I acquired Terrors Out of Time, the second of Ian and Clive Bailey's Forbidden Gateway gamebooks, at the same time and place as I did the first. As I initially played it without dice, and the only decisions leading to certain death are rather obviously bad ideas, I made it to the end on my first attempt. It took longer to win by the rules: while not quite as harsh as Where the Shadows Stalk, it still has several unavoidable 'do or die' rolls, and when even a character with the maximum possible stats has a 1 in 6 chance of failing any roll, that makes the odds of winning fairly slim. When I ran the adventure for a group at rpg.net, unfavourable dice and the occasional unwise decision meant that they didn't succeed until their twelfth attempt.
Had my character in Shadows not gone insane in a dream (incidentally, I once dreamed that I came across a third Forbidden Gateway book involving zombies, but in the real world there are, alas, only the two), I might have gone on to save the world from Lovecraftian monstrosities, in the process acquiring a small pyramid made of crystal, with a design of an Ouroboros-esque dragon embedded in it. The first FG book ends on a minor cliffhanger, as the pyramidion is stolen by someone with taloned hands, who reaches in through a second-floor window to grab the artefact as I contemplate it.
Interestingly, Terrors starts shortly before the ending of Shadows, with an account (by an unspecified narrator) of the thief's breaking out of the British Museum, shrouding himself in the ambient mist, and heading for my character's home. Only with the jump to a new section does the viewpoint shift to that of my character, where it will stay for the remainder of the book. So as my character gets the focus, it's time to determine his stats:
Well, this post should take a lot less time to write than my previous one.
As I sit in contemplation of the small pyramid, a tendril of mist drifts through the open window, followed by the thieving hand from the end of the previous book. Dashing to the window, I see the thief crawling down the vertical wall, and jumping to the ground. A hideous face looks back at me for a moment, and then thefigure is off. I grab my coat and a swordstick, and give chase. By the time I reach ground level, there's no sign of the thief, but a creaking hinge draws my attention to the museum door, so I go through it.
The next two choices are utterly pointless, except insofar as they help bring the total number of sections in the book up to 375. My first proper encounter with the thief will proceed in exactly the same manner regardless of which staircase I ascend, and whether or not I spend several minutes fumbling with locked doors and heading into a dead end. I'd have preferred it if the Baileys had ditched the choice of staircase and used the extra section to include some minor adverse consequence of taking the wrong turning at the top of the stairs, consequently giving the thief more time to make his preparations.
Anyway, I reach the Egyptian Rooms, where I find the thief crouched in fromt of an open display case containing a sarcophagus. I try to sneak up on him, but even though I'm rolling against my only decent stat, I still fail, treading on a squeaky floorboard that alerts the thief to my presence. He dashes towards the sarcophagus, flinging a stream of golden particles in the direction of a nearby mummy. For a moment I catch hold of him - long enough to note his emaciated appearance, excessive number of teeth, and red-rimmed eyes. He pulls free, dives into the sarcophagus, and vanishes.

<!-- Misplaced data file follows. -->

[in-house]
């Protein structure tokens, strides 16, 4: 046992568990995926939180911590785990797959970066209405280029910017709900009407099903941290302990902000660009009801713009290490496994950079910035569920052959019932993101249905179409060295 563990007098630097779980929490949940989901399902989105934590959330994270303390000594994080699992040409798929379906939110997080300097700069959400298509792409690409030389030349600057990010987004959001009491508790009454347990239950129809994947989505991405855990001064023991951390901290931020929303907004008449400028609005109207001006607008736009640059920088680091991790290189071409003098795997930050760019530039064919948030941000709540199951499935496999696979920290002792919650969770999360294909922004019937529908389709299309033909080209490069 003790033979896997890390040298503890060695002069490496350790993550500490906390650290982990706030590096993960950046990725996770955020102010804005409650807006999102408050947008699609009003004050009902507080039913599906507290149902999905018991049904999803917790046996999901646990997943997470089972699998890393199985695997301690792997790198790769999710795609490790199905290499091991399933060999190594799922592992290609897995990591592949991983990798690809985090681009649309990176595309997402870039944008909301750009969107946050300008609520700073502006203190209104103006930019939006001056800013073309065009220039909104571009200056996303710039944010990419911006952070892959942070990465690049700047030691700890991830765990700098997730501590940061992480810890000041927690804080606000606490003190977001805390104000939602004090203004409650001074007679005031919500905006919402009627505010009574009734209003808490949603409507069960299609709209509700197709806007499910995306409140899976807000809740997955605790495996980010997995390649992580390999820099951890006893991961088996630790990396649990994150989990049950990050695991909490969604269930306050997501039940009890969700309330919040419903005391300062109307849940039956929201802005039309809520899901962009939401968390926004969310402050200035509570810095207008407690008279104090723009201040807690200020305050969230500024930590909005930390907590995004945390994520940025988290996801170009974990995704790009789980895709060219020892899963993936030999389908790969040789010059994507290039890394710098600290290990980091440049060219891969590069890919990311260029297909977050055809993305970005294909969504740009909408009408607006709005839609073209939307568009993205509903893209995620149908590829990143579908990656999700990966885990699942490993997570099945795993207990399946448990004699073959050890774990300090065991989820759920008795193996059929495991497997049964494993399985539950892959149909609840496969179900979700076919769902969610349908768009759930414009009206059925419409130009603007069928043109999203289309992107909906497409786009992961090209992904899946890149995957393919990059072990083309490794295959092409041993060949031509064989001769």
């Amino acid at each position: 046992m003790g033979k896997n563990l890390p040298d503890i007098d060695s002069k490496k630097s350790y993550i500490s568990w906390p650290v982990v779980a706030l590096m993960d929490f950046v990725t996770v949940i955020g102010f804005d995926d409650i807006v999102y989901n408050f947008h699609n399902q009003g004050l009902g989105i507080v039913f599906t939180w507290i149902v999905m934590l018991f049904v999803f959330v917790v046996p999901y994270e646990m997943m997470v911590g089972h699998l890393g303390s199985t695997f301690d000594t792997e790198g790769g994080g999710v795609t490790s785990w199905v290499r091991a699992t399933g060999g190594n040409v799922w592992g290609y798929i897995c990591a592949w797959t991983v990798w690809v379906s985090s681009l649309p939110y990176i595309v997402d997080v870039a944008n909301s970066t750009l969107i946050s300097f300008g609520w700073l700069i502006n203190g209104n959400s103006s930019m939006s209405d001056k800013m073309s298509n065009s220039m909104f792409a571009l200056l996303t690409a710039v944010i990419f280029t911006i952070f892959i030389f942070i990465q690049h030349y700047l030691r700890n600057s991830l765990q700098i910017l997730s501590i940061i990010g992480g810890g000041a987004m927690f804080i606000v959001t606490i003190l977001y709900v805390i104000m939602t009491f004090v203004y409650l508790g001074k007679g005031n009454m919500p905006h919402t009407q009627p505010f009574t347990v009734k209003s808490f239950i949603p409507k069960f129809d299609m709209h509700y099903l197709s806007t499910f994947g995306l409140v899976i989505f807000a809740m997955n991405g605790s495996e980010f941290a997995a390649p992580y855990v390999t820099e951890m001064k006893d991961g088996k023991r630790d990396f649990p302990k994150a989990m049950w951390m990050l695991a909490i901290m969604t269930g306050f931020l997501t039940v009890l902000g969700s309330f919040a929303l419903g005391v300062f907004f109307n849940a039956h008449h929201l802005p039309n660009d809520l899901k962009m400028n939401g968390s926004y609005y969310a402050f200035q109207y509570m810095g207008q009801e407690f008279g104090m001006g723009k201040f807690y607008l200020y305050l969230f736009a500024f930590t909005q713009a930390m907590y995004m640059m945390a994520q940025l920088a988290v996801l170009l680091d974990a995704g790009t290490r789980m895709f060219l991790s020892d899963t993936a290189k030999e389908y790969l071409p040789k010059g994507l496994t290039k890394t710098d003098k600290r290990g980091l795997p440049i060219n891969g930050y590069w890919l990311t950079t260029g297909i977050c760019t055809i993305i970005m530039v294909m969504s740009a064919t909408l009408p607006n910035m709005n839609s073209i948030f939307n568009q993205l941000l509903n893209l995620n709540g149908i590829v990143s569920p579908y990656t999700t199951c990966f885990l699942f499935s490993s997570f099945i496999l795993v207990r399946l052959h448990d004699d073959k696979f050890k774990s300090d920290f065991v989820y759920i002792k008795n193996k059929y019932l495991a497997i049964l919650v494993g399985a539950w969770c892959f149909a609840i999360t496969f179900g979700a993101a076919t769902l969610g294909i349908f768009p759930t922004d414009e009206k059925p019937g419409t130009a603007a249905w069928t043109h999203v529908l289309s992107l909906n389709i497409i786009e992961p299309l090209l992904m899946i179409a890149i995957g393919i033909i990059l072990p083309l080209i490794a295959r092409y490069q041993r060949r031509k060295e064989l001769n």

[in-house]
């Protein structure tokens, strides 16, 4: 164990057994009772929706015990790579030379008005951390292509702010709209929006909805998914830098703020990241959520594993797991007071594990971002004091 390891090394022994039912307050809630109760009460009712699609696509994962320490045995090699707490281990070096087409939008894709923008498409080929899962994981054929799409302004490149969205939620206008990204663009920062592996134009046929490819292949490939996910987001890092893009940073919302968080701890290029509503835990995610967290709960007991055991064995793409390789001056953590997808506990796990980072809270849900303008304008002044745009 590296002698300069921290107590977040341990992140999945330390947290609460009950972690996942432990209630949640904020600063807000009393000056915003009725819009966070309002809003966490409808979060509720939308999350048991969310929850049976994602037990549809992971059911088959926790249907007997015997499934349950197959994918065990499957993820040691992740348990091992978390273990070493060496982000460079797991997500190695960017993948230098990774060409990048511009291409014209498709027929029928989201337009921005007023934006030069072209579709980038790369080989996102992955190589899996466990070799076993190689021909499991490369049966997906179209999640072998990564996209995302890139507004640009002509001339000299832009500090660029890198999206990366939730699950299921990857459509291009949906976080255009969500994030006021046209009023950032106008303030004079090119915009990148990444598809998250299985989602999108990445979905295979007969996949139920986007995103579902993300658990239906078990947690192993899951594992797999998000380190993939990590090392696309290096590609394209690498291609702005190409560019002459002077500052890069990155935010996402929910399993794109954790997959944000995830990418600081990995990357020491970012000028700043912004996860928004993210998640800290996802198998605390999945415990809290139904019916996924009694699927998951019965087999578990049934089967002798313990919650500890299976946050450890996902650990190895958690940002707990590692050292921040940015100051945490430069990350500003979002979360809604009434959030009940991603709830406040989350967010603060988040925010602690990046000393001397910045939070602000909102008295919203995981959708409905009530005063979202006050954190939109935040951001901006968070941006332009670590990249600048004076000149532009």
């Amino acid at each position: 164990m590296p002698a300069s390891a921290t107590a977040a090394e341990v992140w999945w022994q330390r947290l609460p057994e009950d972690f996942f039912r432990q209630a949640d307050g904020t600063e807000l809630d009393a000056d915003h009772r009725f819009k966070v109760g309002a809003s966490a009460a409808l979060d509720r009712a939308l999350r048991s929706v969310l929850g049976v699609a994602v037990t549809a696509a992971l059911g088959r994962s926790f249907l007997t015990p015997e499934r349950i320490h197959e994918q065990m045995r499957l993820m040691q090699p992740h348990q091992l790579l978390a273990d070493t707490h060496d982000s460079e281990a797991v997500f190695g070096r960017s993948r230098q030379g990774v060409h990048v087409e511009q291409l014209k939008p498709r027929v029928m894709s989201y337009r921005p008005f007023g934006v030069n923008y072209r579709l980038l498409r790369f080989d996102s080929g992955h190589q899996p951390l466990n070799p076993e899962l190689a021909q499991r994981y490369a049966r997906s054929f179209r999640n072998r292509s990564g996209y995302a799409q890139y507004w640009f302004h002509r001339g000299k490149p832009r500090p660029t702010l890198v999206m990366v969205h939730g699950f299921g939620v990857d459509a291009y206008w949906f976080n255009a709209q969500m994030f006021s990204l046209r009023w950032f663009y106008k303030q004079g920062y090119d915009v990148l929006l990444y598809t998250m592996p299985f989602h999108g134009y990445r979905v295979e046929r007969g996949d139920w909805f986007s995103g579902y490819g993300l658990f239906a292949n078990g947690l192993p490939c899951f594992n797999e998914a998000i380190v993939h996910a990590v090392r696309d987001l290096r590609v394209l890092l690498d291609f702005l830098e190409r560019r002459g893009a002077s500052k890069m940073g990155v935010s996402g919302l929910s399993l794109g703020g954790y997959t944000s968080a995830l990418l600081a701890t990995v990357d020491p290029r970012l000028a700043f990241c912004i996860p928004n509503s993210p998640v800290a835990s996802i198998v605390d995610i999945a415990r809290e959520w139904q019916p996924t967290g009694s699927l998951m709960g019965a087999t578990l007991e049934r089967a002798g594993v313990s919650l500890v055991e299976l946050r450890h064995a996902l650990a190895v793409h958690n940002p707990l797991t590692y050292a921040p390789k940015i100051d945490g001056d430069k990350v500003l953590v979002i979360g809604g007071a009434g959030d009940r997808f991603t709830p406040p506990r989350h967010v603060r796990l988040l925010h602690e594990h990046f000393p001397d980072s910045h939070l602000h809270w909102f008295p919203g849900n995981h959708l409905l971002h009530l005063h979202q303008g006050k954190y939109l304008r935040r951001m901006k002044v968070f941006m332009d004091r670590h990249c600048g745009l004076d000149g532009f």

Though shaken by the sight I just glimpsed, I am not excessively traumatised. I don't cope so well when that mummy animates and starts shambling towards me, though, and while I'm gaping, it catches up to me and attempts to overpower me. The attack takes less than 66 seconds, but is resolved by a Dexterity contest, and the mummy isn't that agile, so I manage to break free. I could now try fighting it, but I don't have to, I'm not sure there's much to be gained by doing so, and it can't be long before the broken door onto the street attracts the attention of the Police, so I think I'll just run for it.
It's not that simple, of course. The mummy turns out to be blocking the exit, so I have to wrestle it out of the way to get out. That takes a contest of Strength, and my Strength is as much below the mummy's as his Dexterity is under mine. Unsurprisingly, I fail to overcome my opponent, and it manages to get its arms around me. My struggles are in vain, and the mummy begins to drain my Strength. I have one more chance to try and break free before I become so weak as to fail all subsequent rolls in this fight, and only a double 1 will save me. I don't get it, and soon everything goes black...
Incidentally, the structuring of this section is a bit misleading. It's split over two pages - two sides of the same sheet of paper, rather than facing pages. The last paragraph of the first side explains what must transpire for the reader to completely lose this fight, and gives the number for the section to which to turn if this occurs. However, it doesn't say, 'If this should happen, turn to...' or words to that effect. It just says 'Turn to...' And as the list of choices that can be taken if the reader should succeed at a Strength conflict roll is over the page, it's possible that a reader might not realise that the instruction at the bottom of the page only applies in the case of total defeat, turn to the wrong section, and get an undeserved fail ending.
Talking of which, consciousness returns. The mummy didn't kill me. But it incapacitated me long enough for the Police to arrive, so I'm going to be assisting them with their enquiries rather than trying to prevent the thief from using the pyramidion to bring about the end of the world. Oh, well, at least I lasted slightly longer than the rpg.net crowd on their first attempt at the book.